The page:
Eric Villency—the grandson of furniture magnate Maurice Villency and son of the mixed-media artist Rowann Villency—turned the furniture empire his grandfather built in the depression era into a full-service design firm specializing in everything from interiors to product design. And while he’s designed things like SoulCycle’s signature custom bike and a dorm room concept intended to protect against technology theft, Villency continues to be inspired by relics of handmade mid-century design.
Here’s how the family man stays true to his roots while innovating for the future:
The Morning Routine: I’m usually doing something by 6 in the morning. One of the things I could be doing is Skyping with a factory overseas in Europe or Asia. I tend to do a lot of work, and if I’m not Skyping with them, I’m sending emails. I have a young [9-year-old] son, so I’ve got to get him to school by 8. So that 6 to 7 a.m.–before he’s up and I’m giving him breakfast–is sort of a really quiet, focused part of my day.
No Pain, No Gain: After dropoff, I like to be active. I realized as you get older, if you don’t get it done in the morning, something could pop up–whether it’s a client meeting, whether you want to have dinner with your family. My favorite thing to do in life is be outside. I grew up in New York City, and any chance that I have to be running or biking outside is my favorite thing to do. But then having an opportunity to work with a lot of these boutique fitness chains, I do go to them. One of the things I love to do is just have variation. During the week, if I’m not doing something outside, I’ll take a class: a high-intensity fitness class.
Sunday Funday: On weekends, my Sundays are always about recharging. And part of that is I try to do a yoga day. Then Sunday nights, my wife and I always cook dinner, and we usually put a movie on. It’s a nice reset before the week starts, and we always look forward to it. I want to see some guy movies, she wants to see some girl movies. But we try to line up as much as we can.
Life As Art: I was always exposed, growing up in a house of art and in New York. So that’s something I always try to share with my son as well. Just exposing him to creativity. My favorite art is conceptual art and the idea of impermanence.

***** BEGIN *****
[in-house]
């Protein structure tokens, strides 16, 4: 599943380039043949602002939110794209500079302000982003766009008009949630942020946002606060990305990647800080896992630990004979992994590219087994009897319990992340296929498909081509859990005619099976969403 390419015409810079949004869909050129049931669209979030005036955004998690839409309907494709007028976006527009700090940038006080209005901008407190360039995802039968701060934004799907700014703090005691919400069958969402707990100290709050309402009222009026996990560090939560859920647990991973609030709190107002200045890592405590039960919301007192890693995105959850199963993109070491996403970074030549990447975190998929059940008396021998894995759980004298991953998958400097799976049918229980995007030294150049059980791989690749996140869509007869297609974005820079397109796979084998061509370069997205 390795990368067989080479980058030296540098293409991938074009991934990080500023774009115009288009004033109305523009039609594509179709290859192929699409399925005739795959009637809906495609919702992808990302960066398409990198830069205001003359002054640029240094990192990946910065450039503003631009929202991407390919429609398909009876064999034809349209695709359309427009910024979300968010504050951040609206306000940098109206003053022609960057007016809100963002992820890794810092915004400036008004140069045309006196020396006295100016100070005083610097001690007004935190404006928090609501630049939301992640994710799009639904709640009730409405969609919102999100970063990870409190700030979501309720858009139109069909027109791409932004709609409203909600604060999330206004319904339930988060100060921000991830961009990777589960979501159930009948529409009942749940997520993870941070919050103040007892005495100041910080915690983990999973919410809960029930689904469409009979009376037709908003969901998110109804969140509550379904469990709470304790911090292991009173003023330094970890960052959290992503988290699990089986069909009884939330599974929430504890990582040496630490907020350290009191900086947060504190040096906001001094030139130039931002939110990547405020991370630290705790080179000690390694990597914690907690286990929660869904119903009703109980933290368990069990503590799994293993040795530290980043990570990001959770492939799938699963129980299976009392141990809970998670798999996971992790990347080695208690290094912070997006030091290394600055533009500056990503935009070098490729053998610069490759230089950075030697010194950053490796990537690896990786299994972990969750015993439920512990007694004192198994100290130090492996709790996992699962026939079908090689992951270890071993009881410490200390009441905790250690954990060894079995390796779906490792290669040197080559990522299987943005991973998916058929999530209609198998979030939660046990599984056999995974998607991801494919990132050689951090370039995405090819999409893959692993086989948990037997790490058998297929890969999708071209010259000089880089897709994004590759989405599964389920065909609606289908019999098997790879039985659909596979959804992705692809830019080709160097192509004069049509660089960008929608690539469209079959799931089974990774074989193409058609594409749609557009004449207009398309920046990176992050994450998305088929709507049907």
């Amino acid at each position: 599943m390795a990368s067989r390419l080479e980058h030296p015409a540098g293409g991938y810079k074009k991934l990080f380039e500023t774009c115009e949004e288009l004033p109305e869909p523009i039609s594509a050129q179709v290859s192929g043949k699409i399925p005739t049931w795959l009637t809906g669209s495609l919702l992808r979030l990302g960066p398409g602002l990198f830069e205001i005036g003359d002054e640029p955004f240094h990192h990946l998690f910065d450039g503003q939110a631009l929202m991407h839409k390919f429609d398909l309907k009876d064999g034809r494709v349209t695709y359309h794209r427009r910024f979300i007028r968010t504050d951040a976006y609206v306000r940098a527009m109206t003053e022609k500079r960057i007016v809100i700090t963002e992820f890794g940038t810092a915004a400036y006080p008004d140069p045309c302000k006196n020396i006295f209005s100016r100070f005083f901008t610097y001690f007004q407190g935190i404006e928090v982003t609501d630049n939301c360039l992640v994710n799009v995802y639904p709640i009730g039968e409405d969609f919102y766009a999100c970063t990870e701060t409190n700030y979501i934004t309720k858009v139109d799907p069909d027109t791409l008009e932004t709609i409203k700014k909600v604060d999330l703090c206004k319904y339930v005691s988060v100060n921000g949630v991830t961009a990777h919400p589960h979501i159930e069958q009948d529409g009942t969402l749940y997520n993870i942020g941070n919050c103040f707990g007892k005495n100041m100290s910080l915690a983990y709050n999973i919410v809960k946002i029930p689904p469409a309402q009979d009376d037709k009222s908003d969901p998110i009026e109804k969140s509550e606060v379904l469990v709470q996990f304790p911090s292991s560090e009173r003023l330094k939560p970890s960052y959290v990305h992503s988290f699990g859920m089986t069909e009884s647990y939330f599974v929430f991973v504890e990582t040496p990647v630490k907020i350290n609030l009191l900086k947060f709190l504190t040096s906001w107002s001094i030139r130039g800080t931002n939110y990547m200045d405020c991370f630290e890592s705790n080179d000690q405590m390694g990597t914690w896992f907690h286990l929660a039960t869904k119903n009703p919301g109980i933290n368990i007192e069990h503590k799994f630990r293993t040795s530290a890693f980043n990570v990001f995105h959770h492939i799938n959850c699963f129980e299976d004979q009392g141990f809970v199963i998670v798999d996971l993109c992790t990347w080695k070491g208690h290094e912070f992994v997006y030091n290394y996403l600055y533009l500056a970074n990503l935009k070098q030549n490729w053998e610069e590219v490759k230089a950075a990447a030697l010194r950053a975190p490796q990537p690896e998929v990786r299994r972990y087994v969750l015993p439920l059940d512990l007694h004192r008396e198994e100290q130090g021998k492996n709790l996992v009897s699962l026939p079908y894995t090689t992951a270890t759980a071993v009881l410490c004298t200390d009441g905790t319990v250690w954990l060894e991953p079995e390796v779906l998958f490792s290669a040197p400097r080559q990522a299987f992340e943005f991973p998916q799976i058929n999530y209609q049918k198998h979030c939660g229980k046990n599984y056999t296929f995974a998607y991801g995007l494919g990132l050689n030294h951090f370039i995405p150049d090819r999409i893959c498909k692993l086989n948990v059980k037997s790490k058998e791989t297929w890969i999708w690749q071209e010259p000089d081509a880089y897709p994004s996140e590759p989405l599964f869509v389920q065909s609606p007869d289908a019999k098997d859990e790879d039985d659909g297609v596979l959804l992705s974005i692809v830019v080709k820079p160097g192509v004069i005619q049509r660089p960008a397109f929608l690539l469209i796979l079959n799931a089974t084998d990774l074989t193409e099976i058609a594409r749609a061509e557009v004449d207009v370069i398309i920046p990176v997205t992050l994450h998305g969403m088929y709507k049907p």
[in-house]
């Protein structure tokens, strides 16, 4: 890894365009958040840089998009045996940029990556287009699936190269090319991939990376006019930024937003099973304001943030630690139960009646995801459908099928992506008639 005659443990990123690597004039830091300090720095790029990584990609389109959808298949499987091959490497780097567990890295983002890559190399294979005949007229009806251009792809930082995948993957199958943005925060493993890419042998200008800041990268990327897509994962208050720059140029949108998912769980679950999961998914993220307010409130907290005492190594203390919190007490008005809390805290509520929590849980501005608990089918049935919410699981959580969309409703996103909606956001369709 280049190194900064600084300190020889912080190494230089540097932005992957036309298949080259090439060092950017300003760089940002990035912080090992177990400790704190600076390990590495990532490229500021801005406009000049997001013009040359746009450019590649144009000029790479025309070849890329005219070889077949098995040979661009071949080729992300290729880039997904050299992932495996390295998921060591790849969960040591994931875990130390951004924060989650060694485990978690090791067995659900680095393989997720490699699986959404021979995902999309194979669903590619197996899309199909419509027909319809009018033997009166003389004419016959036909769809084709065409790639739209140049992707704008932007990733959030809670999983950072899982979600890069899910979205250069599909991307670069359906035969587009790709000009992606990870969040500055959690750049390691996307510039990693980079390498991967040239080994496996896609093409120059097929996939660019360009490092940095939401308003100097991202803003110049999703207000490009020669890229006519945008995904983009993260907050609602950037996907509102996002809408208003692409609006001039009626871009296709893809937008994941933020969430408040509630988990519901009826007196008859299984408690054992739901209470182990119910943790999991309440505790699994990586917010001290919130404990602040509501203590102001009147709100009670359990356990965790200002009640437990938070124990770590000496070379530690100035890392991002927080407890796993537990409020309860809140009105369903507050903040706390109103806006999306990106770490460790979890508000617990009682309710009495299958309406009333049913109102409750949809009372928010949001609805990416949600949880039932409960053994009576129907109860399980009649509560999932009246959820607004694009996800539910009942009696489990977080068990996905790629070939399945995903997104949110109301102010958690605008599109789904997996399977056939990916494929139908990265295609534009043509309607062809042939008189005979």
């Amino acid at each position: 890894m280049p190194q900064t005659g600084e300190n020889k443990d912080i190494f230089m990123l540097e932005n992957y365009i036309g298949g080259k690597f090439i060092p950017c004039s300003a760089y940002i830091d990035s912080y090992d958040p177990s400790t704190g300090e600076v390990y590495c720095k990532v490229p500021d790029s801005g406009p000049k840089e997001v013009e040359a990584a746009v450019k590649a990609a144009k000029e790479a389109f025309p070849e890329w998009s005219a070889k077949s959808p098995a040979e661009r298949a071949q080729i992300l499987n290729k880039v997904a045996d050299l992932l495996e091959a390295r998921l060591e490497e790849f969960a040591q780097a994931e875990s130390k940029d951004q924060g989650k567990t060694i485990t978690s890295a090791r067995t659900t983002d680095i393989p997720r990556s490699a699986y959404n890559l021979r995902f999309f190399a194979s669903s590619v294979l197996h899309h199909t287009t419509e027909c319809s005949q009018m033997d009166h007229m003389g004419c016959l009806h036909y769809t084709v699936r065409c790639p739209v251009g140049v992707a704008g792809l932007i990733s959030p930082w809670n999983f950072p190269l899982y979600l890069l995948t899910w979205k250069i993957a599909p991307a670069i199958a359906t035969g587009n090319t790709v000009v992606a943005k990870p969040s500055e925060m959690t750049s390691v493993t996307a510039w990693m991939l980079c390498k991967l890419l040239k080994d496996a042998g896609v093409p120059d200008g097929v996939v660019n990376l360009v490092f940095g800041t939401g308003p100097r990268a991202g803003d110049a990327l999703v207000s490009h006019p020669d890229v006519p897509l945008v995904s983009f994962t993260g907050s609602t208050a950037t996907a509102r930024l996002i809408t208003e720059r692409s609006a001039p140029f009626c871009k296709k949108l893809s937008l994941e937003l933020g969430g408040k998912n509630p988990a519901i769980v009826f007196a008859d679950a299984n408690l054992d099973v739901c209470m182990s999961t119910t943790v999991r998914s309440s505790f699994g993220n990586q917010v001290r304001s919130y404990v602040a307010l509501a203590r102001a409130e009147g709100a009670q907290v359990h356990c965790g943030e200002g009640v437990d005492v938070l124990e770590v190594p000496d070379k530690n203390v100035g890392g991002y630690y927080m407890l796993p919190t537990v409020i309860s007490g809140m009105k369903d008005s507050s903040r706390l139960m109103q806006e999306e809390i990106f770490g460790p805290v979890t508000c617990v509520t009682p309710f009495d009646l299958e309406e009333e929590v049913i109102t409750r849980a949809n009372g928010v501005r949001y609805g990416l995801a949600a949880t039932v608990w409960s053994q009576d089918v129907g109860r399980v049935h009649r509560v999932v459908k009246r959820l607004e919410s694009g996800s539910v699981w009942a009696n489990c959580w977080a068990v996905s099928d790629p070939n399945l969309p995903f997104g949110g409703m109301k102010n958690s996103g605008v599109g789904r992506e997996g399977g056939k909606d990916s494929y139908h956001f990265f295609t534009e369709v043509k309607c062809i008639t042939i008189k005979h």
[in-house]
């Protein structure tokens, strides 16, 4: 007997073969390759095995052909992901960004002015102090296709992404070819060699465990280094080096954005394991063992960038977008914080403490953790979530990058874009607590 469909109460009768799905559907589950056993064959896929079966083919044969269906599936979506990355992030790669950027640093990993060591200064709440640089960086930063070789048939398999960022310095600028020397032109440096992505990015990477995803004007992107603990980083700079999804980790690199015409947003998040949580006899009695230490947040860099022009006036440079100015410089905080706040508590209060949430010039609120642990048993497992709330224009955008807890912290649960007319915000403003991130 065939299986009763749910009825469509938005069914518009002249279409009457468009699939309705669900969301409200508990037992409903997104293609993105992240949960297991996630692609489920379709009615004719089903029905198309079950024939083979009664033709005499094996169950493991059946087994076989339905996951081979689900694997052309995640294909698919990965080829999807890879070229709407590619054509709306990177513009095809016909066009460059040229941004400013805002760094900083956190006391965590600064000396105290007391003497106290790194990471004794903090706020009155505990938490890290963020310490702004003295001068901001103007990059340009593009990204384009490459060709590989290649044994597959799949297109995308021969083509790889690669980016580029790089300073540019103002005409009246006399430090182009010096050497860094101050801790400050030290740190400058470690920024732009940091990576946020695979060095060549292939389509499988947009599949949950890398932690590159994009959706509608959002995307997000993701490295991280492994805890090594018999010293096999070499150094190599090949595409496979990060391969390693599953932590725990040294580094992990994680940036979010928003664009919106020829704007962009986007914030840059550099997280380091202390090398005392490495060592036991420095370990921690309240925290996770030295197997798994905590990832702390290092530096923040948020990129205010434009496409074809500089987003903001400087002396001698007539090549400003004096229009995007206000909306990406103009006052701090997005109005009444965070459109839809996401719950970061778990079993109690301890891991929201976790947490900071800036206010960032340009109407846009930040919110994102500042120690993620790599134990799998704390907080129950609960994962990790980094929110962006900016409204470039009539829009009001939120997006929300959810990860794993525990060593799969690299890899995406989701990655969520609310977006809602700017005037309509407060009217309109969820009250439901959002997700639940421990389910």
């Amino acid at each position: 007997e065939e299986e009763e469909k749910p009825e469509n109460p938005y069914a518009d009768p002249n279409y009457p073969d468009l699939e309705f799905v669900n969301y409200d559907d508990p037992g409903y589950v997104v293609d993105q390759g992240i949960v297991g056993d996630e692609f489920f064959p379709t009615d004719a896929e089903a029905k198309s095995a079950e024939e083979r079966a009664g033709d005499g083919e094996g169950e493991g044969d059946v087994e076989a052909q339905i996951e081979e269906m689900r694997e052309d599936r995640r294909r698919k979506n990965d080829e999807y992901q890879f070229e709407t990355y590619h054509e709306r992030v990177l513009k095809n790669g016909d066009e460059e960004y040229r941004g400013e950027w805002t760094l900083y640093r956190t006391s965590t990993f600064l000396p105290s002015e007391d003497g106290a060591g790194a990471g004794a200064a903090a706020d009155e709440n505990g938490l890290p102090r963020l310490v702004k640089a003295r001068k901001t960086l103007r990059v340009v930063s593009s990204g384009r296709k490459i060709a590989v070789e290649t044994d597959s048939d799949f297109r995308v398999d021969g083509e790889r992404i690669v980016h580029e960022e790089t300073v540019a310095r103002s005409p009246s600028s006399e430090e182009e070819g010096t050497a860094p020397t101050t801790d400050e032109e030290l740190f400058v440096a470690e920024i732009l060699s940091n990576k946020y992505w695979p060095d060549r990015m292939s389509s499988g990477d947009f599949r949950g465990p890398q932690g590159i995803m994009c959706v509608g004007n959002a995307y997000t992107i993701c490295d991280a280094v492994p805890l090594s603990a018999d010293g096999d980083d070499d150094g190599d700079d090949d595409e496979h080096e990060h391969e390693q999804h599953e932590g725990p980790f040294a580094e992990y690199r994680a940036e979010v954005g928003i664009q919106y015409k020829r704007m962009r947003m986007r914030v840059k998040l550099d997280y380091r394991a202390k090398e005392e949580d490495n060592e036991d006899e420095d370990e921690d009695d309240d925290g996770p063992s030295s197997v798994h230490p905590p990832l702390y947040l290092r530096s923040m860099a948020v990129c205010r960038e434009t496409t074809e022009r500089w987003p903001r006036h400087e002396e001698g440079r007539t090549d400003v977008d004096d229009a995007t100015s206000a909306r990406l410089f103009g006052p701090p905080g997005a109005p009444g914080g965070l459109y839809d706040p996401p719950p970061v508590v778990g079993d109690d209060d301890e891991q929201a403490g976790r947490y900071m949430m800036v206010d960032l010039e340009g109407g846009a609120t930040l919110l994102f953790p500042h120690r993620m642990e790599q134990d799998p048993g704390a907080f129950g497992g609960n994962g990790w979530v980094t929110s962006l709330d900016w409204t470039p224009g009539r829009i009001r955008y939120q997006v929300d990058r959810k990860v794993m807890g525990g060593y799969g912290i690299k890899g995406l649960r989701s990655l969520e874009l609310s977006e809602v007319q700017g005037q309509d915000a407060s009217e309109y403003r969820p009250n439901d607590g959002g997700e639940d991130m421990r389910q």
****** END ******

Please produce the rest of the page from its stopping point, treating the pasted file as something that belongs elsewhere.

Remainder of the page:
I remember I was on the beach [in Bridgehampton] over the summer, and saw this pretty elaborate installation. And my son said to me, ‘Dad, it’s going to get swept away in the ocean. Why did he do that?’ And I was trying to explain to him that that was the whole point of it. It was going to get washed away by the ocean, and it was this impermanent creative expression, and that life is constantly changing and degrading. And that isn’t something to be scared of. It’s this idea of wabi-sabi: Change is something that should be celebrated as a natural cycle of life. So those are things that definitely inspire me, and I try to share that with my son. It’s rhythm.
Inspiration From Anywhere: I travel constantly. I’m going to Utah for business, and then I get back, and then I go to Asia for two weeks. I think travel definitely does inspire a lot.
But I’m also very inspired by artists, by people who are creative, even if it’s a totally different industry. It could be a writer, it could be a filmmaker, it could be a photographer. It might be a little detail or a little way of thinking about something. And it could have nothing to do with what I’m working on. But it can really make the lightbulb go off. If I’m in Tokyo, and I see a little detail on how kids are doing something with their backpacks, sometimes I’m like, ‘That would be really interesting to do on a piece or furniture.’ It could be a color scheme–I’m constantly looking at fonts and logos. I love architecture. I love photography. Edward Burtynsky is one of my favorites. The way he photographs the world and industrial settings is something I find very interesting.
I love vintage pieces, I always have. Growing up, everyone at the wood shop at the company would work with their hands. So getting an old piece of furniture from the flea market and reworking it. I love mid-century design, vintage radios, Emersons. It’s funny because we produce so many products now, and the amazing part of modern technology is how you can create very precise molds and consistent quality in manufacturing. But the way things were done 50 years ago, they did have an individuality, which I find very beautiful. So for me, even though I’m on the total opposite end of the spectrum in how we work today, I really do appreciate that unique characteristic–even if it’s an old Emerson radio, or piece of furniture. I absolutely love that individual identity created when products were made by hand. It wasn’t perfectly aligned every time. That’s what I like.